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4 Things Every Teacher Must Teach

Jacqui Murray


Teaching technology is not sharing a new subject, like Spanish or math. It's exploring an education tool, knowing how to use computers, IPads, the Internet, and other digital devices to serve learning goals.

Sure, there are classes that teach MS Word and C++, but for most schools, technology is employed strategically and capably to achieve all colors of education.

Which gets me to the four subjects every teacher must incorporate, whether he's a math teacher, science, literacy, or teaching technology. In today's education world, all of us teach:

They used to be taught in isolation -- Fridays at 8:20, we learn vocabulary -- but not anymore. Now they must be blended into all subjects like ingredients in a cake. The result is college or career for the 21st century student. These four subjects must be taught and, thanks to technology, CAN be taught with ease.

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Common Core requires that 
students constantly build the transferable vocabulary they need to access grade level complex texts. This can be done effectively by spiraling like content in increasingly complex texts. 
Does that sound difficult? Think back to how you conquered vocabulary. As an adult, you rarely meet words you can't understand -- unless you're chatting with William F. Buckley -- and if you do, you decode it by analyzing prefixes, suffixes, roots, context. Failing that, e-dictionaries are available on all digital devices. 
Teach your students to do the same:

  1. Try to decode the word using affixes, root, context
  2. Research meaning 

You might think that will grind the academic process to a halt, but in truth, in age-appropriate texts, there are likely less than five unknown words per page. What you don't want to do is have students write down words for later investigation. That becomes a chore. It’s much better to stop, decode, and move on.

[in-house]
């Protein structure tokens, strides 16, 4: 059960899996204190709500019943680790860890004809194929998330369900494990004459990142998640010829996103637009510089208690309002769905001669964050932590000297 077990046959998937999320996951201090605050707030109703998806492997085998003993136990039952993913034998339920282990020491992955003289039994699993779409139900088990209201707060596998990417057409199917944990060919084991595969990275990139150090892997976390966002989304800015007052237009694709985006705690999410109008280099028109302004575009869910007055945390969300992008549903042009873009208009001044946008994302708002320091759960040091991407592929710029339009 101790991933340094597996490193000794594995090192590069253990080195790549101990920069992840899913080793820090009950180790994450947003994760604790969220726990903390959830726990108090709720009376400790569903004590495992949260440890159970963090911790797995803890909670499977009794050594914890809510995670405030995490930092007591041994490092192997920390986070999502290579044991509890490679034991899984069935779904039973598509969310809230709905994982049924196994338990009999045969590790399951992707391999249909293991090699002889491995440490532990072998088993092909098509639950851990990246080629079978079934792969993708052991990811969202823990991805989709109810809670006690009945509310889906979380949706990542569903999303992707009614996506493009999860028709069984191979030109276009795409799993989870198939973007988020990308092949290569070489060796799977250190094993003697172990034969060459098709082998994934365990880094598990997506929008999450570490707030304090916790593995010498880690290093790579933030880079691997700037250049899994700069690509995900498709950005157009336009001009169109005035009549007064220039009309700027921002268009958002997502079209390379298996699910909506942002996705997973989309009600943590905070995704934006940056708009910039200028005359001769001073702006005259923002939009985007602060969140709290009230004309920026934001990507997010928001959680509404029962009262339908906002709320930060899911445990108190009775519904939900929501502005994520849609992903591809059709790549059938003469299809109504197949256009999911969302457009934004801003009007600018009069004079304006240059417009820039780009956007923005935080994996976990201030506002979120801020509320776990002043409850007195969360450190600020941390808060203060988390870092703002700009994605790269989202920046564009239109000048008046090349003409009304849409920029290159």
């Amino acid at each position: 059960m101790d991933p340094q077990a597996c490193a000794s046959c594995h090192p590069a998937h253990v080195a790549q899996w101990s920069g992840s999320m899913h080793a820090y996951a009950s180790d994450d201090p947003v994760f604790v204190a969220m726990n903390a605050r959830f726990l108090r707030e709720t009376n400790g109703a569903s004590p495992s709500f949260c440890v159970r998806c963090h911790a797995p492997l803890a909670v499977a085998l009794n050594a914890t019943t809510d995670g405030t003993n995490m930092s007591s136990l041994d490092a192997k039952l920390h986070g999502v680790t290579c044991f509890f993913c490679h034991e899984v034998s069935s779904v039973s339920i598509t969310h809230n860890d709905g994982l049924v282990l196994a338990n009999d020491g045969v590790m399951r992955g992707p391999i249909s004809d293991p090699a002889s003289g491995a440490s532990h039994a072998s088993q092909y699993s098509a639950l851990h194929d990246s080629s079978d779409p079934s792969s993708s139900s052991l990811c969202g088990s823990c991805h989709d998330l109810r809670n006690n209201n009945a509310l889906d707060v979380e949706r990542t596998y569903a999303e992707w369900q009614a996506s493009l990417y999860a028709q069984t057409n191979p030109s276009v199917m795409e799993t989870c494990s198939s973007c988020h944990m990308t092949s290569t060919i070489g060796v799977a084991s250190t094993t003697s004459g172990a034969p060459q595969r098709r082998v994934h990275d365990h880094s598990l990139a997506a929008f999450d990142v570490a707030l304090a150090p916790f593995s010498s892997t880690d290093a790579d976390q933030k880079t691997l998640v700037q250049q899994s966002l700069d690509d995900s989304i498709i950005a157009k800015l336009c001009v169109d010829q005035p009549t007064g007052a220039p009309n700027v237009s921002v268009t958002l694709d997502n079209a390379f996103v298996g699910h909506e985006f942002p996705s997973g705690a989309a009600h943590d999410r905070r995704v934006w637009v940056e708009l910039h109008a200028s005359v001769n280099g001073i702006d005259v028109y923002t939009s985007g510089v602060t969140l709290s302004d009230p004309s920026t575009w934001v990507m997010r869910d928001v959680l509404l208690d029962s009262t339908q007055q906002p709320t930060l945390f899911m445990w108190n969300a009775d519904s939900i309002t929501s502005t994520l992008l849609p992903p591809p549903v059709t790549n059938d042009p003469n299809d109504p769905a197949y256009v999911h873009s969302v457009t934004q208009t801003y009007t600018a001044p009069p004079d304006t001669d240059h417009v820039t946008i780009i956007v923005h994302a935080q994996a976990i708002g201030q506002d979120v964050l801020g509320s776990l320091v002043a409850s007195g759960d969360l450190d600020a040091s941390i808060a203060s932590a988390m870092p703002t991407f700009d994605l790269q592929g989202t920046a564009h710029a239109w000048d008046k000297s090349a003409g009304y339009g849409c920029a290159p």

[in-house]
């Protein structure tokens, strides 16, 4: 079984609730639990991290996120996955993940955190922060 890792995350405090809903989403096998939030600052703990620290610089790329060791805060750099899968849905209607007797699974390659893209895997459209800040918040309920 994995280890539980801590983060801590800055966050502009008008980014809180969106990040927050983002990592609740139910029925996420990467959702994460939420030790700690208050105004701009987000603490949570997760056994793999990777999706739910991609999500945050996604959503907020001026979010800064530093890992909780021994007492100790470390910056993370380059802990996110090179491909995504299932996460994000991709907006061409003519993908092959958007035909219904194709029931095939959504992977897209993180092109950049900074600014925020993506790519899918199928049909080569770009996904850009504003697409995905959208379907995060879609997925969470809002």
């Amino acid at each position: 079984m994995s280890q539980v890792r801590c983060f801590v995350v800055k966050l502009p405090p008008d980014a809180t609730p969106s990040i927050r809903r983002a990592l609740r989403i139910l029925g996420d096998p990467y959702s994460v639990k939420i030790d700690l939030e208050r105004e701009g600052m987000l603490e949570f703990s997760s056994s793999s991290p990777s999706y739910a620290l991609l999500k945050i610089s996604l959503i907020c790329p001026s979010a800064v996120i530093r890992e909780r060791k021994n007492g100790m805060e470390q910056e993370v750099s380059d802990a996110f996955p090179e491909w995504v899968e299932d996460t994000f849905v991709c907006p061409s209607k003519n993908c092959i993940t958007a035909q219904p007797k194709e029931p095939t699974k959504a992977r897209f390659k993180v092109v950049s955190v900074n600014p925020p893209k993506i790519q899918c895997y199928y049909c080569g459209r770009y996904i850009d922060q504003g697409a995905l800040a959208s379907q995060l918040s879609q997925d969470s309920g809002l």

As students work on a project in my classes, I see neighbors ask for help with a mysterious word (students are welcome to chat during class about academic topics), screens light up as students use the online dictionary to discover meaning, and words appear on the Smartscreen as part of the backchannel Twitter stream. Seconds later, a definition will appear -- someone's contribution. If it's wrong, invariably a student will correct it. I jump in rarely.

Don't believe this works? Try it out.


For years, I taught keyboarding as a separate activity. We warmed up class with 10-15 minutes of keyboarding augmented by 45 minutes a week of keyboard homework. I've revised my thinking. Since keyboarding benefits all classes, I make all teachers -- including the librarian -- my partners in this effort.

I go into classrooms and show students the broad strokes of keyboarding posture, good habits, skills that will enable them to type fast and accurately enough to eventually -- maybe 3rd or 4th grade -- use the keyboard without slowing down their thinking.

To be organic, students must be able to keyboard without thinking aboput their fingers, fast enough that they keep up with their thoughts.

That's about 25 words per minute. Really? Yes really. Sure, we think fast, but ruminating over a class question, essay, report is much slower. 25-35 words per minute suffices.

I start students with mouse and keyboard familiarity in kindergarten and 1st grade, introduce the concept of hands and fingers in 2nd, and start speed and accuracy in 3rd. By 5th grade, they're good. This works because now, keyboarding is integrated across all classes: Anytime students use a digital device with a keyboard. Now, all teachers pay as much attention to HOW students use the keyboard as WHAT is produced, focusing on: